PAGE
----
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Home / Life! / Music / Victor Vener, Cal Phil and Pasadena POPS founder, dies at 78

Victor Vener, Cal Phil and Pasadena POPS founder, dies at 78

by Staff
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Pasadena lost one of its greats on Sunday, Dec. 31, 2023, when conductor Victor Vener passed away at the age of 78. 

A Pasadena native, Vener took an entrepreneurial approach to music, founding numerous high-profile musical institutions and concert series throughout the region, including the California Philharmonic, Pasadena POPS, Chamber Orchestra of Pasadena and Burbank Symphony. A pioneer in creating outdoor concerts, Vener established music venues in local destinations including Santa Anita Race Track, The Arboretum, Descanso Gardens, Rose Bowl, Burbank’s Starlight Bowl, Pasadena’s Ritz-Carlton and Hilton Hotels and the steps of Pasadena City Hall. Vener’s efforts brought work to thousands of AFM Local 47 musicians throughout his 50-year career leading ensembles throughout the Southland. His robust organizations involved their communities deeply, bringing together well over 100,000 audience members, 10,000 donors and supporters and thousands of volunteers, as well as community leaders from across the spectrum and family and friends who helped him realize his vision of bringing live performances of great music to a wide audience.

Vener’s most recent orchestra, the California Philharmonic, was the first non-resident ensemble to program subscription series concerts at Walt Disney Concert Hall, beginning in 2003. Cal Phil performed there every summer through 2019. Cal Phil also was the first ensemble to program a subscription concert series at the newly reopened Ambassador Auditorium. Other notable locations Cal Phil performed at included the Dorothy Chandler Pavilion and Pasadena Civic Auditorium.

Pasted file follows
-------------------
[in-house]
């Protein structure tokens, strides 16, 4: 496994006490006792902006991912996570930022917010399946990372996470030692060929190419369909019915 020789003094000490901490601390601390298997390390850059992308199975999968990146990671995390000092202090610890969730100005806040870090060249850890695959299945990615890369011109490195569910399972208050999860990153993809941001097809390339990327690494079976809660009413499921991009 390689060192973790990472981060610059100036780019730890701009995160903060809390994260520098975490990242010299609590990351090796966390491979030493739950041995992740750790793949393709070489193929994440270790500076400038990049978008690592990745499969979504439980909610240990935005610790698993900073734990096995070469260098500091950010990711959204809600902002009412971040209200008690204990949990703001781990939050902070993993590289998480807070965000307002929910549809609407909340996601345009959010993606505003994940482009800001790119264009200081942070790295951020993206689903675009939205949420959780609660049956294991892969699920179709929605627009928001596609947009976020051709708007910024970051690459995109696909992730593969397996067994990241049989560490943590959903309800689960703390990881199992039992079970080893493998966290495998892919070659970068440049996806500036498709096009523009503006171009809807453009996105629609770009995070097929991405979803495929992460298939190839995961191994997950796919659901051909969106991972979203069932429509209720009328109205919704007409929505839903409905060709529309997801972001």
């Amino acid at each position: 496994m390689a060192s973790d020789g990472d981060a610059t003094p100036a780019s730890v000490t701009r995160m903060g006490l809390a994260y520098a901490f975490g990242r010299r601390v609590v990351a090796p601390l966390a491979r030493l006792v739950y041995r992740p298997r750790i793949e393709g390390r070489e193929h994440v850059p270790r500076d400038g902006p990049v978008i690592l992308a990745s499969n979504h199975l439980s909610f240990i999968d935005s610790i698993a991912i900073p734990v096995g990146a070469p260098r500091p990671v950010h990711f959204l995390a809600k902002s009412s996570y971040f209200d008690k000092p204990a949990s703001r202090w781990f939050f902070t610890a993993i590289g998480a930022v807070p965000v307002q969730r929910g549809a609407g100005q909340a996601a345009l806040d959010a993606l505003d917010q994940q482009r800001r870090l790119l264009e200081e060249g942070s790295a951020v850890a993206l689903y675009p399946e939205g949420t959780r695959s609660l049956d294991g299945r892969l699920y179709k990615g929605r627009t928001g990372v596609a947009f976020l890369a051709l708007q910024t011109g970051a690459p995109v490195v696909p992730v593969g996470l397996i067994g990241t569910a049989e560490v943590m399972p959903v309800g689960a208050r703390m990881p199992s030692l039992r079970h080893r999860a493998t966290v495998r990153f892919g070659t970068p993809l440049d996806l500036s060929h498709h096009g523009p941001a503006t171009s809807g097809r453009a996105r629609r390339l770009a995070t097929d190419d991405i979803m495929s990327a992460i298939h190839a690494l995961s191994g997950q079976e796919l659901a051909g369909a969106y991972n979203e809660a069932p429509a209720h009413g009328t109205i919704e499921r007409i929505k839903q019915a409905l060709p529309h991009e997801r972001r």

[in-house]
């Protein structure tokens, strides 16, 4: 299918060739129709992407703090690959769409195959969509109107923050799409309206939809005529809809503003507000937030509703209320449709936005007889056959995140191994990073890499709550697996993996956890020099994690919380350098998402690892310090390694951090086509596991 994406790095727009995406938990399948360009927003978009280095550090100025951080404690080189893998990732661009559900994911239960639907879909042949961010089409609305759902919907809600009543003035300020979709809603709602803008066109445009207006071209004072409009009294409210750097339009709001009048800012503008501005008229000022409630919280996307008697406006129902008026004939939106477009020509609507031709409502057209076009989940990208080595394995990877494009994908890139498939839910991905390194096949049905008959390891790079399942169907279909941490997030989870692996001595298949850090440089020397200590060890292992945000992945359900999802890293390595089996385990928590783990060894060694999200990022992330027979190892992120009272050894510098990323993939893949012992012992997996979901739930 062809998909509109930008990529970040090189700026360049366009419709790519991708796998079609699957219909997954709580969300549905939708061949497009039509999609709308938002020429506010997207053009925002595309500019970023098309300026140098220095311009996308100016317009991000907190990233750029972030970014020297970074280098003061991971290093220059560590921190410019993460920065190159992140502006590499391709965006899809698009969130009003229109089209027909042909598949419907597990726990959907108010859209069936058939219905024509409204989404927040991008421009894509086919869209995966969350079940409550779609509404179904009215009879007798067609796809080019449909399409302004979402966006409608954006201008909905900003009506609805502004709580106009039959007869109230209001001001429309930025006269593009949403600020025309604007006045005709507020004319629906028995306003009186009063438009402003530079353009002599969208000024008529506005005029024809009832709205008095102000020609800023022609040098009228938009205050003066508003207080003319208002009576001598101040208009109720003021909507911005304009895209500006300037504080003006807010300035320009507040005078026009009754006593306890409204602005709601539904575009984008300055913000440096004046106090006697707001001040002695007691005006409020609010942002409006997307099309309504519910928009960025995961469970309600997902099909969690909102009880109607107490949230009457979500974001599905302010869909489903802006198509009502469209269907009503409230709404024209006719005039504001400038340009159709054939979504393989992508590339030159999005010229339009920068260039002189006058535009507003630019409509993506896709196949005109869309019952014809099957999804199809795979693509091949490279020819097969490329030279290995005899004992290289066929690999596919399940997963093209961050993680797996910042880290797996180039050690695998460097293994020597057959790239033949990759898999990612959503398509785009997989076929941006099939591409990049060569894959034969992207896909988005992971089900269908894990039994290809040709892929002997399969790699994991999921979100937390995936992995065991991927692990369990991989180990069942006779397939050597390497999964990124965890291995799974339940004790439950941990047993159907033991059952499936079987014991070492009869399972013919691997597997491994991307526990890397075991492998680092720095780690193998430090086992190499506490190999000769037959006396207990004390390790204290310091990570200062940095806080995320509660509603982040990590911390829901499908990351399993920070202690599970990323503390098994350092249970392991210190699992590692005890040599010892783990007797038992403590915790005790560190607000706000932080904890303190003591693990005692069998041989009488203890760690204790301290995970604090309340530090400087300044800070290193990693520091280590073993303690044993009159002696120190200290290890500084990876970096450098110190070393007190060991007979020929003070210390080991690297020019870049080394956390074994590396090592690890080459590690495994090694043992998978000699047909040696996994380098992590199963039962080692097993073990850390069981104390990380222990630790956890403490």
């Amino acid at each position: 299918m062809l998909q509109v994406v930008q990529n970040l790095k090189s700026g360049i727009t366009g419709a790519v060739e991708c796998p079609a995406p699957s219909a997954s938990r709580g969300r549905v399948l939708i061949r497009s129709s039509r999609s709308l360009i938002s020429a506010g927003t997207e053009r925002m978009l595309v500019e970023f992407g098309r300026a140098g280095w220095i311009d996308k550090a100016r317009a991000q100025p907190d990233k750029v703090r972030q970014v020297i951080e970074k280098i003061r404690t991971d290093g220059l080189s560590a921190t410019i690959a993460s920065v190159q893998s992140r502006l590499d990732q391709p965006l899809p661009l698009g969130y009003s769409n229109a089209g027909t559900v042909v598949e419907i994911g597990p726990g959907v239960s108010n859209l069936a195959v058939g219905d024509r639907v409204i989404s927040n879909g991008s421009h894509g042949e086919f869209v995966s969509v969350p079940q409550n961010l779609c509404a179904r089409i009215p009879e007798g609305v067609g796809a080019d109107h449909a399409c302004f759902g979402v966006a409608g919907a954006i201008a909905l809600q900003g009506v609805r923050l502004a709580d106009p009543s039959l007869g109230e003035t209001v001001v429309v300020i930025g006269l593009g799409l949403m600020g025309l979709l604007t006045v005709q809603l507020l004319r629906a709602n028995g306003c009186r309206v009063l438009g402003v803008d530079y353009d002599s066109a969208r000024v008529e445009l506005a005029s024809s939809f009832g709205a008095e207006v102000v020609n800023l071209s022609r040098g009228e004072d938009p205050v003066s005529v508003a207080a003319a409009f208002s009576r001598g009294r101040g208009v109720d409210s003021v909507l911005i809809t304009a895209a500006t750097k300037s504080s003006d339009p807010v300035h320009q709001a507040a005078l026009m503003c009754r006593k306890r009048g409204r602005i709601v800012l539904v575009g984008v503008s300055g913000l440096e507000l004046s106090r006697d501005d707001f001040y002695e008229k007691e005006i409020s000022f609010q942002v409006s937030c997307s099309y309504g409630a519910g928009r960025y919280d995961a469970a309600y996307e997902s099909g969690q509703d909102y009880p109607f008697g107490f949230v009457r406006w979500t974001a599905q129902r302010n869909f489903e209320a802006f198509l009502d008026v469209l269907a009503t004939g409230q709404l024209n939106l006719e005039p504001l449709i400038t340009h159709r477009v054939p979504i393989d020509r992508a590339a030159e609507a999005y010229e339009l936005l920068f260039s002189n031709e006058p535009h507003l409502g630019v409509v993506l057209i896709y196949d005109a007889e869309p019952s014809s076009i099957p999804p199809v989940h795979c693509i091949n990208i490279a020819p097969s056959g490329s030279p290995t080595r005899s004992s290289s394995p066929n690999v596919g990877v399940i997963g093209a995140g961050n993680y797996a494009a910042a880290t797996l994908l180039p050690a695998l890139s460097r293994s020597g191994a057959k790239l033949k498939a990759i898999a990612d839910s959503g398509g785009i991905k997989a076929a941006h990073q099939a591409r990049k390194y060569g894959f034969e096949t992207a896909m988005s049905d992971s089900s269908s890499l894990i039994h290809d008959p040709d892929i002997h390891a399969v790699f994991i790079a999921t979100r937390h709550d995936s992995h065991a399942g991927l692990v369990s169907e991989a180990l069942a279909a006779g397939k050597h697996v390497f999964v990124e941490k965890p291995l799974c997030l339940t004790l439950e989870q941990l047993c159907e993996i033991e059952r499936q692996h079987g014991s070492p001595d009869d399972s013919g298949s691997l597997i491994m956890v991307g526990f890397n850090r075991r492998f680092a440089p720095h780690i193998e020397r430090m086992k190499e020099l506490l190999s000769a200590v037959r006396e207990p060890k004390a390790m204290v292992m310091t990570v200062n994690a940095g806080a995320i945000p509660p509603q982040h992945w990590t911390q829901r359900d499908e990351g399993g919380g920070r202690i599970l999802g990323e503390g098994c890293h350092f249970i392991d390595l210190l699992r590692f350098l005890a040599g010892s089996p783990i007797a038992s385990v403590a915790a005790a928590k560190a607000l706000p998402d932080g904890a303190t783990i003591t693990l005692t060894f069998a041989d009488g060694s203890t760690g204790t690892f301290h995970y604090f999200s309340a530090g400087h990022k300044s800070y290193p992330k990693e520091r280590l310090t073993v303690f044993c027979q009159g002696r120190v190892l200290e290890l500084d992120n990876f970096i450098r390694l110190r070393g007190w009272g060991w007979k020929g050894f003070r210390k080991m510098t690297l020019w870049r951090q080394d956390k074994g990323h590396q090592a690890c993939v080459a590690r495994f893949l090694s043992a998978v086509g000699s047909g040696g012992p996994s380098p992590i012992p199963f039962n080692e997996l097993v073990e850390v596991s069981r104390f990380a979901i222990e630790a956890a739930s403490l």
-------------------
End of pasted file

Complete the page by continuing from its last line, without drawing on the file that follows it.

Thousands of eager music lovers enjoy a picnic concert by Maestro Victor Vener and the California Philharmonic at The Arboretum in Arcadia during the 2007 Cal Phil Festival on the Green season. | Photo courtesy of André Vener

Known for speaking to the audience throughout his concerts, a way of presenting music which he pioneered on the West Coast, Vener attracted thousands of devoted fans who enjoyed his unique mix of classical and popular music. His ensembles were renowned for featuring a wide range of guest artists including classical performing and recording artists, pop sensations and non-musical talent including noted dancers and actors. All of this was in service to his personal mission of including his “Four Essential Elements”—entertainment, enlightenment, education and excitement—in all of his programs. He deftly mixed styles and genres as a way of creating connections across musical boundaries that music lovers from across the spectrum could navigate to broaden their musical horizons. Whether aficionados or novices, everyone was enlightened, educated and informed through Vener’s engaging talks—joyfully learning something new about the music, instruments, composers, musicians and/or featured artists.

Vener traveled the world studying with some of the greatest conductors of all time such as Herbert Von Karajan and other luminaries, and his conducting lineage stems back to legendary conductors Arturo Toscanini and Karl Orff, among others. Vener earned his Doctor of Musical Arts in Conducting from the University of Southern California, the institution where he also earned his bachelor and masters degrees.